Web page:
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Abuse case one of worst in NZ

Cookie, with SPCA inspector Ben Lakomy, at his new home . PHOTO/GRACE PRIOR

More neglect than outright cruelty

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Masterton’s case of “sheep and horses left to rot” has been named the second-worst animal welfare case in New Zealand, after Monday morning’s publication of an annual ‘List of Shame’.

The Society for the Prevention of Cruelty to Animals made public the list yesterday, detailing 10 of the country’s worst animal welfare cases. The Masterton incident was named number two.

In a statement, SPCA said inspectors discovered a mob of 43 sheep in faeces-covered paddocks with no grazing available, severely matted wool, fly strike with wool loss, peeling skin, and inflammation with maggots visible.

“A number of horses were also found in varying states of neglect; emaciated, open wounds, gum disease, very long hooves and clearly in a lot of pain.

“A 20-year-old gelding was at least 50 kilograms underweight and had an infestation of parasites, long feet and gum ulcers.”

Another horse had been found with significant dental issues and weighed 100kg less than normal weight.

The Masterton woman who owned the animals was sentenced to 150 hours of community work and ordered to pay $15,000 in reparations to SPCA.

The woman was disqualified from owning stock animals, except two, for 10 years.

SPCA Wairarapa inspector Ben Lakomy, who worked on the case, said it involved many animals and a severe level of offending.

“There were some fairly significant injuries that some of the horses sustained, and some long-term neglect as well. The animals would have suffered over a long period of time,” he said.

Lakomy said any animals which were taken into SPCA custody have since been rehomed.

One of these animals included Cookie, who weighed 100kg less than he should, had parasites, very long feet, and gum ulcers which caused him pain.

Cookie was now living at a property on Upper Plain Rd in Masterton.

He was one of two horses who survived, with three horses having to be put down, SPCA said.

“As far as preventing a repeat in this case, I’d be very hopeful that the process that we ended up having to go through with [the woman] would instill enough in her that she wouldn’t do it again,” Lakomy said.

“We did historically work with her to try and prevent offending with other outcomes like warnings, but it got too serious, and we weren’t getting the desired behaviour change.”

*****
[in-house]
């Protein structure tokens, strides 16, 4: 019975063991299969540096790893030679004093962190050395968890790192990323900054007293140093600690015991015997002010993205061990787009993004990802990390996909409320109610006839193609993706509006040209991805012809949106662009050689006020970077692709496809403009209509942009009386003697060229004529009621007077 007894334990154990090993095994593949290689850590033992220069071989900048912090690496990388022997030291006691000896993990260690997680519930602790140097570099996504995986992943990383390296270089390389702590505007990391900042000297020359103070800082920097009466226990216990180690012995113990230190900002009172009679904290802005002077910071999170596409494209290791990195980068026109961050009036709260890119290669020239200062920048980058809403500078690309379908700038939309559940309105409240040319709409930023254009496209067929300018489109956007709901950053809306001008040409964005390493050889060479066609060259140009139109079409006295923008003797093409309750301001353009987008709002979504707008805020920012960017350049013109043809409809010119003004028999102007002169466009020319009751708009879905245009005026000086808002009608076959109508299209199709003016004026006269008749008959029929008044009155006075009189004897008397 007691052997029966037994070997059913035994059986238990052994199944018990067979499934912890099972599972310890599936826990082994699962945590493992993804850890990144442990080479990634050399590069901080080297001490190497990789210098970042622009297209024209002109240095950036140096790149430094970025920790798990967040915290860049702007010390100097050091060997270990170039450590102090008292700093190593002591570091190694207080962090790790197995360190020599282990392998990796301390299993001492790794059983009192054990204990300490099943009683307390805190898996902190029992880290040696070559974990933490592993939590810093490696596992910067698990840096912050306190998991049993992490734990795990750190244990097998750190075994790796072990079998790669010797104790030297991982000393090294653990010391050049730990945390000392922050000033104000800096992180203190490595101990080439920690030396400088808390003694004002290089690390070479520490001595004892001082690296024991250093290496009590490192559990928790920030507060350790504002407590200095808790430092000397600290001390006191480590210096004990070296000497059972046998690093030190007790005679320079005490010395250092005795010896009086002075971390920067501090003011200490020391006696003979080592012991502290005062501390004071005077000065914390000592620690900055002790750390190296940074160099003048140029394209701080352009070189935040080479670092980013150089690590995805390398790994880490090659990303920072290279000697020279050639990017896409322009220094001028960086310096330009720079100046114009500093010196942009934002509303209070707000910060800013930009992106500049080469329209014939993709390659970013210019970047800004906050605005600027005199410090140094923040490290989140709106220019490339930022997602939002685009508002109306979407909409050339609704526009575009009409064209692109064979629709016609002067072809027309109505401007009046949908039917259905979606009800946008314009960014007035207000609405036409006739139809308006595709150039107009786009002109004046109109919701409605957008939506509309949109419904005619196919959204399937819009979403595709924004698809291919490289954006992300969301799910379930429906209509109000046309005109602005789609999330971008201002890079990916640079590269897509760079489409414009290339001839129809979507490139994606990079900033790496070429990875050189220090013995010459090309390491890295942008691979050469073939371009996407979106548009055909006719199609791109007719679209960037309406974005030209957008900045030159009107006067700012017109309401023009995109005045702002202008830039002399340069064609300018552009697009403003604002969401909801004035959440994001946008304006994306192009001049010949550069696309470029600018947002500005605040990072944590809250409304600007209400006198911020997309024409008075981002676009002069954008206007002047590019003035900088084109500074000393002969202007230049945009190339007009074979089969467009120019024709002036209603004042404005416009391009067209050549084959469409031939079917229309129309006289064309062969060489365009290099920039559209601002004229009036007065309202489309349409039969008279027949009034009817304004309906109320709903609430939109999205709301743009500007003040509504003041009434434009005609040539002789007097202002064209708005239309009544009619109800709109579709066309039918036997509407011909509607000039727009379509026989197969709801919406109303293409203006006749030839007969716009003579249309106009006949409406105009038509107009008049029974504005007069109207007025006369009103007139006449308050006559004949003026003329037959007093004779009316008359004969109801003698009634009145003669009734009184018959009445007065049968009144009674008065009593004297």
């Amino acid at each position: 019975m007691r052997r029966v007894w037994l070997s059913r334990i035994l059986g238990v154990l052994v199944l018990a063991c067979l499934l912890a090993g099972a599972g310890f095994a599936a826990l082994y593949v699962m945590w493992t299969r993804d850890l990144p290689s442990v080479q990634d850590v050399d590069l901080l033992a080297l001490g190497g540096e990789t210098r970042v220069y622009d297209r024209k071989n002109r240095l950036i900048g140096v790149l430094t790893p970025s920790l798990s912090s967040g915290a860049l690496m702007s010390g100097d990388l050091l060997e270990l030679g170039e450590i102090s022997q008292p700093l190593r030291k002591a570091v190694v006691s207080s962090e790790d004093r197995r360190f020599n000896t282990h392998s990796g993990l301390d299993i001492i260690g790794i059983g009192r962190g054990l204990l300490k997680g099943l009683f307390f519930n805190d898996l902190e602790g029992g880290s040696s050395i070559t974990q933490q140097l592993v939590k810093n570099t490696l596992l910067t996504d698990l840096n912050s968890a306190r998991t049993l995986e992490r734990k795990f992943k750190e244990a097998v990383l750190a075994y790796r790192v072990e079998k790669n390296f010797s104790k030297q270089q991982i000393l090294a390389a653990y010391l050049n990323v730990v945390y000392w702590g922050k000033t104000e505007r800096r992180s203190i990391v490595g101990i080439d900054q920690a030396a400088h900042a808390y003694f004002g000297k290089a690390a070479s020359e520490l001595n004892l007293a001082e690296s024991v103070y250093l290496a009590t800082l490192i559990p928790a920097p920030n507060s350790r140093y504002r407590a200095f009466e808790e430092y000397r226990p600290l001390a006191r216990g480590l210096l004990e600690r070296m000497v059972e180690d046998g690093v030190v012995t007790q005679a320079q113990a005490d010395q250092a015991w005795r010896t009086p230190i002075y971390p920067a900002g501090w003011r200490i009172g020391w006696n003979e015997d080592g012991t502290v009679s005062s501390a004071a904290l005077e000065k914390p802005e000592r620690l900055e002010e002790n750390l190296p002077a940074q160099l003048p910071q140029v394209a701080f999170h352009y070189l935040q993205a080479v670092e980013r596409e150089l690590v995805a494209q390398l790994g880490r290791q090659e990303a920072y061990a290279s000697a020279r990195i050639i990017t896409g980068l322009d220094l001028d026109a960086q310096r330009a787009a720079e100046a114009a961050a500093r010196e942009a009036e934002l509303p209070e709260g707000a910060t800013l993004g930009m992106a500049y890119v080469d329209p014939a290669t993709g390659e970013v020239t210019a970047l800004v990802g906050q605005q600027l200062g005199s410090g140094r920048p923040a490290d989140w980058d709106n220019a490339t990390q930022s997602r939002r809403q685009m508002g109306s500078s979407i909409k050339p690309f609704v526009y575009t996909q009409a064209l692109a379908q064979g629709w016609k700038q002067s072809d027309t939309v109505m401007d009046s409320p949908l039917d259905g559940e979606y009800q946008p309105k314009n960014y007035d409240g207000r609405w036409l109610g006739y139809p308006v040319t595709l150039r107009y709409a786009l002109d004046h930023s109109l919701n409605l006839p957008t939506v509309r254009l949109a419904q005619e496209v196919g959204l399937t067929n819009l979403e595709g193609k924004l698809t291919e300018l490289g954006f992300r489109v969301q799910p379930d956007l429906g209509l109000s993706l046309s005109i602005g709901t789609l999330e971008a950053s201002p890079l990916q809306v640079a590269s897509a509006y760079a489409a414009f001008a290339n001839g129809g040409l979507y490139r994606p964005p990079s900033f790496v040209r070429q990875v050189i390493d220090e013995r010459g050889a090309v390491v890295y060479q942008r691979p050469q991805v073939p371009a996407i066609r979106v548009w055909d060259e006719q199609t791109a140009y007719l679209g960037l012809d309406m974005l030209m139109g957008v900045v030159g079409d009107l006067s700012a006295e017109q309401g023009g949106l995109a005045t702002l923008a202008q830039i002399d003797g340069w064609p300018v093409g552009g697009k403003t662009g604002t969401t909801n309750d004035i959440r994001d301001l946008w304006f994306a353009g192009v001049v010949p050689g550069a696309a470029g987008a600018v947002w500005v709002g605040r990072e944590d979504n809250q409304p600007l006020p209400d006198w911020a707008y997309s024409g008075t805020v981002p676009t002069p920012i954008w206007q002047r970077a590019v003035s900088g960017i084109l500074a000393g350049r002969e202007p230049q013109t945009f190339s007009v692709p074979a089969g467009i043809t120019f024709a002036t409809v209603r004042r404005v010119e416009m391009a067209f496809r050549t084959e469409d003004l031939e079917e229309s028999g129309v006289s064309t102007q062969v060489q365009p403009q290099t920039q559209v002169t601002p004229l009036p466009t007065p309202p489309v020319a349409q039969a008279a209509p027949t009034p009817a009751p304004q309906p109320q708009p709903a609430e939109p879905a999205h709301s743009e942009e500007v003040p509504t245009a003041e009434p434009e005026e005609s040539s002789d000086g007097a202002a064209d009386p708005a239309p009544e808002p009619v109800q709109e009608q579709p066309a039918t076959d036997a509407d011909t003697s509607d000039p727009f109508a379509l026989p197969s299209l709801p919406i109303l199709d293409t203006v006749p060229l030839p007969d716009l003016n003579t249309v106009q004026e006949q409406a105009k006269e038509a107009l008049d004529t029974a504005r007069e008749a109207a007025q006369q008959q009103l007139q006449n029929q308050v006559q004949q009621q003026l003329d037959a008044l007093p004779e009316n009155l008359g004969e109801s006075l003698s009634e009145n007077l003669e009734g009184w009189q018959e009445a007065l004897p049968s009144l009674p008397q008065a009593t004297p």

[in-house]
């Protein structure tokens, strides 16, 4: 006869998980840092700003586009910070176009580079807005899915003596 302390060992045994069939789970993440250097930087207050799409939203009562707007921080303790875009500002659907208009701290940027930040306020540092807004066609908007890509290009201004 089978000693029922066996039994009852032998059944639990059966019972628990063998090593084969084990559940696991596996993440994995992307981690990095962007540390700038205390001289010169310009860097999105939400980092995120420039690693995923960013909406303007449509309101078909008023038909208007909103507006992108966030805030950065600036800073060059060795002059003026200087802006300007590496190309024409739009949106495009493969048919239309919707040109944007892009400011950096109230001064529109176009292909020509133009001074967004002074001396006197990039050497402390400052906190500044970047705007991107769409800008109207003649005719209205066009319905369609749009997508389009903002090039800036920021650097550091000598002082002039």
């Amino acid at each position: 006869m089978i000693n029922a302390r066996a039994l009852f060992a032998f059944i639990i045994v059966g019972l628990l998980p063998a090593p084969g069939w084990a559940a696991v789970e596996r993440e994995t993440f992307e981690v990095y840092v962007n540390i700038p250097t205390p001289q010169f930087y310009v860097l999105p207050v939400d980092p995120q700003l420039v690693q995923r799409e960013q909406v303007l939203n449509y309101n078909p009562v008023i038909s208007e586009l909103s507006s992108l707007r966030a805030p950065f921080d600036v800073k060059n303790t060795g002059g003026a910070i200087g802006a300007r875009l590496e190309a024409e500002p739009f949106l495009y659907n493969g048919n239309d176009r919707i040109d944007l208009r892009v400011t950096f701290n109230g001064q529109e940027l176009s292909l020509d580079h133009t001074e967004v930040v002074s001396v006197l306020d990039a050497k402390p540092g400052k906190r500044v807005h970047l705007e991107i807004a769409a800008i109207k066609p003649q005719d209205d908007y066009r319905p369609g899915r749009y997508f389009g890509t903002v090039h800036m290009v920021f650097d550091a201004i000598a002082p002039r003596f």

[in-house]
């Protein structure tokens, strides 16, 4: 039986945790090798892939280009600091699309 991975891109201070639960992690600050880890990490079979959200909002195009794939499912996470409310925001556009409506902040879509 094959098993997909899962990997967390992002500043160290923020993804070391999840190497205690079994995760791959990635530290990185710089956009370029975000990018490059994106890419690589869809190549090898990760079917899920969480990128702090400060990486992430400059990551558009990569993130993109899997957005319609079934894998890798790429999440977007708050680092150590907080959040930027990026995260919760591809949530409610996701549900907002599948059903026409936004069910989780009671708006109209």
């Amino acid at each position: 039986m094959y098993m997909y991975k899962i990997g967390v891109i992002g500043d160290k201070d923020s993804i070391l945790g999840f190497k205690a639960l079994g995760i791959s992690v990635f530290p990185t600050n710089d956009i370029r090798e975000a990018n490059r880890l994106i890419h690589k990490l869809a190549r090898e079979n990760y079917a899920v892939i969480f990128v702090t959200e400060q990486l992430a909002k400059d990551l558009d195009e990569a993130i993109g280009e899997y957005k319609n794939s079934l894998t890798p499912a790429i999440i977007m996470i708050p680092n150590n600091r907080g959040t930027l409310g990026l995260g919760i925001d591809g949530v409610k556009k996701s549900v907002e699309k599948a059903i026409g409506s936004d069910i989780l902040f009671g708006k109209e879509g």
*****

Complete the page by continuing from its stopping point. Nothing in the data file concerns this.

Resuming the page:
Lakomy said there were more neglect cases than often thought, with a common occurrence being underfeeding.

“Lack of food is a common job that we respond to; it can be for a number of reasons, typically it’s money,” he said.

Lakomy said he saw too many people not being able to afford their animals’ care and not seeking help for whatever reason.

“They could have any number of things going on in their life that unfortunately means that feeding the dog is quite low down on the priority list, but at the end of the day, there are laws in place in New Zealand that protect animals from that sort of treatment.

“In a lot of cases we are able to go into properties, and the offending is what we would call low level, for example, there may be an underweight animal where it may only be a little bit underweight, and the person acknowledges that they’ve failed for whatever reason, and accept support,’ Lakomy said.

The next level of neglect was reached when “animals may be quite underweight, and owners have been quite neglectful, we’d begin to direct them at this point”.

“We can start to issue notices to comply or to tell them to get some vet advice or feed a certain amount of times a day,” he said.

Lakomy said although neglect cases out-weighed straight out animal cruelty cases, they were also too many.

He thought there was a lack of knowledge in the community about the Animal Welfare Act’s existence and what it meant.

“The SPCA shows up, and people don’t know the inspector is appointed under the Animal Welfare Act and can enforce the law,” he said.

“However, if you’re going to own an animal, you need to make sure you’re complying with the laws and codes that are in place for that specific animal.”

Over the past year, SPCA had about 35,000 animals come through their doors, most with sad stories of abuse, neglect, and abandonment.

As a charitable organisation, it needed $47 million annually to operate. With minimal government funding, SPCA relied on the public for the majority of its donations.

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